SENATE RESOLUTION 734--AUTHORIZING THE SENATE LEGAL COUNSEL TO REPRESENT THE SENATE IN TEXAS V. UNITED STATES, NO. 4:18-CV-00167-O (N.D. TEX.); Congressional Record Vol. 164, No. 200
(Senate - December 19, 2018)

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[Page S7931]
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    SENATE RESOLUTION 734--AUTHORIZING THE SENATE LEGAL COUNSEL TO 
  REPRESENT THE SENATE IN TEXAS V. UNITED STATES, NO. 4:18-CV-00167-O 
                              (N.D. TEX.)

  Mr. MANCHIN (for himself, Mr. Schumer, Mrs. Murray, Mr. Wyden, Mr. 
Jones, Mr. Carper, Ms. Baldwin, Mr. Brown, Mr. Kaine, Mr. Udall, Mr. 
Durbin, Mr. Reed, Mr. Van Hollen, Mr. Sanders, Mr. Heinrich, Mr. 
Bennet, Ms. Klobuchar, Ms. Smith, Mr. Tester, Mrs. McCaskill, Ms. 
Hirono, Ms. Warren, Mr. Donnelly, Mr. Casey, Mr. Murphy, Ms. Cortez 
Masto, Mr. King, Mr. Leahy, Ms. Duckworth, Mr. Whitehouse, Mr. Markey, 
Mr. Blumenthal, Mrs. Shaheen, Mr. Cardin, Mr. Menendez, Mr. Booker, Ms. 
Hassan, Ms. Harris, Ms. Stabenow, Mr. Peters, and Mr. Merkley) 
submitted the following resolution; which was referred to the Committee 
on Rules and Administration:

                              S. Res. 734

       Whereas Texas, Wisconsin, Alabama, Arkansas, Arizona, 
     Florida, Georgia, Indiana, Kansas, Louisiana, Paul LePage 
     (Governor of Maine), Mississippi (by and through Governor 
     Phil Bryant), Missouri, Nebraska, North Dakota, South 
     Carolina, South Dakota, Tennessee, Utah, and West Virginia 
     have filed suit in the United States District Court for the 
     Northern District of Texas, arguing that the Patient 
     Protection and Affordable Care Act (Public Law 111-148; 124 
     Stat. 119), is unconstitutional and should be enjoined, by 
     asserting that the Act's requirement to maintain minimum 
     essential coverage (commonly known as the ``individual 
     responsibility provision'') in section 5000A(a) of the 
     Internal Revenue Code of 1986, is unconstitutional following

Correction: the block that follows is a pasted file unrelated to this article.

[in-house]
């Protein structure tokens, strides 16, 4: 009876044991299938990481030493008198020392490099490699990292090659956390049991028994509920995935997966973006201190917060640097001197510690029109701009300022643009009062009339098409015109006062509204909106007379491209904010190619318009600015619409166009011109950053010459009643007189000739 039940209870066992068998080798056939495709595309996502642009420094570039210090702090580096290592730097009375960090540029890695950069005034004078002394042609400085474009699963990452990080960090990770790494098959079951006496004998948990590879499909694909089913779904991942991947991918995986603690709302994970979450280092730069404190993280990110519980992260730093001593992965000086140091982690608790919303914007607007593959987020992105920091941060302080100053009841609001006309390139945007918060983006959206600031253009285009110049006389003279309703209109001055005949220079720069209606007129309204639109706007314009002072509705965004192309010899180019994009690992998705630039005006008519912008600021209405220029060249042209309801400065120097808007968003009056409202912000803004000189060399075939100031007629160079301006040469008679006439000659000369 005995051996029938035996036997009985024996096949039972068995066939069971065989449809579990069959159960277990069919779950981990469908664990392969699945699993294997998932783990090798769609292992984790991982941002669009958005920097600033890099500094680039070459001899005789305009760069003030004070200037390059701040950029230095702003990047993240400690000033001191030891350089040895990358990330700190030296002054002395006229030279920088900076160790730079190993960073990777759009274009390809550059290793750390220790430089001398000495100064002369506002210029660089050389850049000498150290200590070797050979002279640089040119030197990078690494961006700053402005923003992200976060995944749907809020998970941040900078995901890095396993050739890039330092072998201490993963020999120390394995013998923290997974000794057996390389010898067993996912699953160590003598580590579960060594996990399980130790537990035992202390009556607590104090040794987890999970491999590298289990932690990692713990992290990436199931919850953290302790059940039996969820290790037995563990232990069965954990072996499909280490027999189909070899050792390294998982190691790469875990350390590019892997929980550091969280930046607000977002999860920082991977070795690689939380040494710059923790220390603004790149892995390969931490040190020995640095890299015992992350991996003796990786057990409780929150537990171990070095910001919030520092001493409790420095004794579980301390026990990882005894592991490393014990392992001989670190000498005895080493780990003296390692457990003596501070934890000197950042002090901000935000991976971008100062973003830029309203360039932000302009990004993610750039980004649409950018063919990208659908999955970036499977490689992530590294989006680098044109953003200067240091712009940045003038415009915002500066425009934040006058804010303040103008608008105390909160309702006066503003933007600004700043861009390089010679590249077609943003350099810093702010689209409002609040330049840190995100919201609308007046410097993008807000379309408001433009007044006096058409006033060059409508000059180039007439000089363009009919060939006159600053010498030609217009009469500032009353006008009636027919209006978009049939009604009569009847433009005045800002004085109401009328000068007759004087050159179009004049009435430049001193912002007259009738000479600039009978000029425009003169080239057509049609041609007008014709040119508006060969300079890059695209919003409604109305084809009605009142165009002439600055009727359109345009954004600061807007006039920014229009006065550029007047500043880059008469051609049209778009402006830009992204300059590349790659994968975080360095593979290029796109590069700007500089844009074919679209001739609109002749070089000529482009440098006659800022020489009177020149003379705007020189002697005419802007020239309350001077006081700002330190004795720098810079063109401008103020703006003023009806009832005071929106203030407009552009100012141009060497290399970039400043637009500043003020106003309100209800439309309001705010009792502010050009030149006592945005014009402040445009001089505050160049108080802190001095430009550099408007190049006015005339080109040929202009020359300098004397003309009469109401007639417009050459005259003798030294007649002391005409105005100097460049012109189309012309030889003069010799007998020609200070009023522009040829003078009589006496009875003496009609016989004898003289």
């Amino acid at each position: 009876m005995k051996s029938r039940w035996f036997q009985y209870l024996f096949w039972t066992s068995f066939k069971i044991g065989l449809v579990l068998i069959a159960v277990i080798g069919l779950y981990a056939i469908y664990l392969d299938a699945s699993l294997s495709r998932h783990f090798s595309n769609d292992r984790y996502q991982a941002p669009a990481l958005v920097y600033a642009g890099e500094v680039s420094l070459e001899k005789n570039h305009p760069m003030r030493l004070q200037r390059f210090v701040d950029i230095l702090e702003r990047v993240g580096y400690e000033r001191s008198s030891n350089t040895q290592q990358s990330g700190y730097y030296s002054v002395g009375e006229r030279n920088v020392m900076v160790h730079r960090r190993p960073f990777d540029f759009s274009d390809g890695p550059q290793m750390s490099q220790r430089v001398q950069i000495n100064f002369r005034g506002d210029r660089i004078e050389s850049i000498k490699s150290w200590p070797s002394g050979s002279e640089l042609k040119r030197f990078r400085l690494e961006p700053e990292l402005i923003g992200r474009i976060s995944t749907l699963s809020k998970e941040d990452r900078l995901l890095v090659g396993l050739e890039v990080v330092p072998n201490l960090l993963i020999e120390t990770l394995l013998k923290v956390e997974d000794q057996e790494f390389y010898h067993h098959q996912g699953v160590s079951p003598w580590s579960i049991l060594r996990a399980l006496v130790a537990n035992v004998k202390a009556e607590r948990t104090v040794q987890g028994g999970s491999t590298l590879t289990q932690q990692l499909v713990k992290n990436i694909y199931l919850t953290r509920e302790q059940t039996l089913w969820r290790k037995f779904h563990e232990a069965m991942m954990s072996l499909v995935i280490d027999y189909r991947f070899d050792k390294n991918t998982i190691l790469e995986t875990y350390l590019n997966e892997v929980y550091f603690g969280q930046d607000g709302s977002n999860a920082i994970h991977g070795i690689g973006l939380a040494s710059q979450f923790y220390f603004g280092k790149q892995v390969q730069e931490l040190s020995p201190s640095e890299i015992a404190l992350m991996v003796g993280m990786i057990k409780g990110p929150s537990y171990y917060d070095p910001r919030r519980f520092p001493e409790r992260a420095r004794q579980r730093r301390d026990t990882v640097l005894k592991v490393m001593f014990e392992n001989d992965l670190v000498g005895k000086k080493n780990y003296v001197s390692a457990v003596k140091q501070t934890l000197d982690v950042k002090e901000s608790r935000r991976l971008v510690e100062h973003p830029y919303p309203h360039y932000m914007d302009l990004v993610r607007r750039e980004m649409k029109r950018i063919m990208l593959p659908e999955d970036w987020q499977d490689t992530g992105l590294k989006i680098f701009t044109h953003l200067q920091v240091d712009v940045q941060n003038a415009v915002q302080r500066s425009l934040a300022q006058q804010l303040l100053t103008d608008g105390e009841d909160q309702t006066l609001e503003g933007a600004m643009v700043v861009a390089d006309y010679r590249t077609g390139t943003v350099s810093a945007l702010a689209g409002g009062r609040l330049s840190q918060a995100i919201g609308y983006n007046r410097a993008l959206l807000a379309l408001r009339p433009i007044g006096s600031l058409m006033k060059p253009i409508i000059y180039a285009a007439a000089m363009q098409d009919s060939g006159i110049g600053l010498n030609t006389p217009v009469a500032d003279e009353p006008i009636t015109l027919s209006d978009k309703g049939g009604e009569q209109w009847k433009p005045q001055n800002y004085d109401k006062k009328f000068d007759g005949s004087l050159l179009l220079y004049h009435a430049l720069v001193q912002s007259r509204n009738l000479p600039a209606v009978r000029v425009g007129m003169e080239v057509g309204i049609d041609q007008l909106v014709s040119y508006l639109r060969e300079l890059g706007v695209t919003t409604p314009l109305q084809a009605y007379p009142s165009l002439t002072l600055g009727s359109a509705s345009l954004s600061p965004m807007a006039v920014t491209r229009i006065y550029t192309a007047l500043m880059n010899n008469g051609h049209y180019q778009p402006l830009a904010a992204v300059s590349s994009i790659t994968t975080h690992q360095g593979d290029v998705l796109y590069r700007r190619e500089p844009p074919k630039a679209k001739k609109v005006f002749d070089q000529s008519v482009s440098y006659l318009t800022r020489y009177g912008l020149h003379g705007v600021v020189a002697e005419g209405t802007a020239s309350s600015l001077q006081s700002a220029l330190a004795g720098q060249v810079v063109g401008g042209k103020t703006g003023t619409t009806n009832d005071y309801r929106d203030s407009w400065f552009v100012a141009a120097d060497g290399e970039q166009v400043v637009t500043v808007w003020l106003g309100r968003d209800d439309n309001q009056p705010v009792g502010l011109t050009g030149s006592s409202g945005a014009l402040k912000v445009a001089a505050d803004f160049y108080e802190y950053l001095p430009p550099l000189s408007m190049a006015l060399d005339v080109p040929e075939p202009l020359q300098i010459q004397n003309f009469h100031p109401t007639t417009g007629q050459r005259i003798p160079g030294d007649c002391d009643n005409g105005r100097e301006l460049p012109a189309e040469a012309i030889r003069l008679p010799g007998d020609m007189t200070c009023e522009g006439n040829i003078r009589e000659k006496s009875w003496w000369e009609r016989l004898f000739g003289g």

the amendment of that provision by the Act to provide for 
     reconciliation pursuant to titles II and V of the concurrent 
     resolution on the budget for fiscal year 2018 (Public Law 
     115-97) (commonly known as the ``Tax Cuts and Jobs Act'');
       Whereas these State and individual plaintiffs also seek to 
     strike down the entire Patient Protection and Affordable Care 
     Act as not severable from the individual responsibility 
     provision;
       Whereas, on June 7, 2018, the Department of Justice refused 
     to defend the constitutionality of the amended individual 
     responsibility provision, despite the well-established duty 
     of the Department to defend Federal statutes where reasonable 
     arguments can be made in their defense;
       Whereas the Department of Justice not only refused to 
     defend the amended individual responsibility provision, but 
     it affirmatively argued that this provision is 
     unconstitutional and that the provisions of the Patient 
     Protection and Affordable Care Act guaranteeing issuance of 
     insurance coverage regardless of health status or pre-
     existing conditions (commonly known as the ``guaranteed issue 
     provision''), sections 2702, 2704, and 2705(a) of the Public 
     Health Service Act (42 U.S.C. 300gg-1, 300gg-3, 300gg-4(a)), 
     and prohibiting discriminatory premium rates (commonly known 
     as the ``community rating provision''), sections 2701 and 
     2705(b) of the Public Health Service Act (42 U.S.C. 
     300gg(a)(1), 300gg-4(b)) must now be struck down as not 
     severable from the individual responsibility provision; and
       Whereas the district court in Texas v. United States, No. 
     4:18-cv-00167-O (N.D. Tex.) issued an order on December 14, 
     2018 declaring that the individual responsibility provision 
     in section 5000A(a) of the Internal Revenue Code of 1986 is 
     unconstitutional and that all the provisions of the Patient 
     Protection and Affordable Care Act are not severable and 
     therefore are invalid: Now, therefore, be it
       Resolved, That the Senate Legal Counsel is authorized to 
     represent the Senate in Texas v. United States, No. 4:18-cv-
     00167-O (N.D. Tex.), including seeking to--
       (1) intervene as a party in the matter and related 
     proceedings; and
       (2) defend all provisions of the Patient Protection and 
     Affordable Care Act, the amendments made by that Act to other 
     provisions of law, and any amendments to such provisions, 
     including the provisions ensuring affordable health coverage 
     for those with pre-existing conditions.

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